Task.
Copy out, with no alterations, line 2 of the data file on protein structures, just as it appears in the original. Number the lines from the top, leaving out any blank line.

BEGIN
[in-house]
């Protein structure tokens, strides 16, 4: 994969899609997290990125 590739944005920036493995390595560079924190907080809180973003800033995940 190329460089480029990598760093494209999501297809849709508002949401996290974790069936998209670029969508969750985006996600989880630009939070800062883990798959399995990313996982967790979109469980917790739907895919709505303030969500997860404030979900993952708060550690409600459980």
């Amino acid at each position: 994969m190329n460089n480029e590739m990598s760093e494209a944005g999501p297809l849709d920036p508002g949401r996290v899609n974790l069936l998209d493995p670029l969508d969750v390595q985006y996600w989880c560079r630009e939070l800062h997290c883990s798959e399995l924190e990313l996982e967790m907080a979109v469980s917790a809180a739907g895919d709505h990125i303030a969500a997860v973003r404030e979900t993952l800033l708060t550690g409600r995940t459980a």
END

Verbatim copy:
């Protein structure tokens, strides 16, 4: 994969899609997290990125 590739944005920036493995390595560079924190907080809180973003800033995940 190329460089480029990598760093494209999501297809849709508002949401996290974790069936998209670029969508969750985006996600989880630009939070800062883990798959399995990313996982967790979109469980917790739907895919709505303030969500997860404030979900993952708060550690409600459980």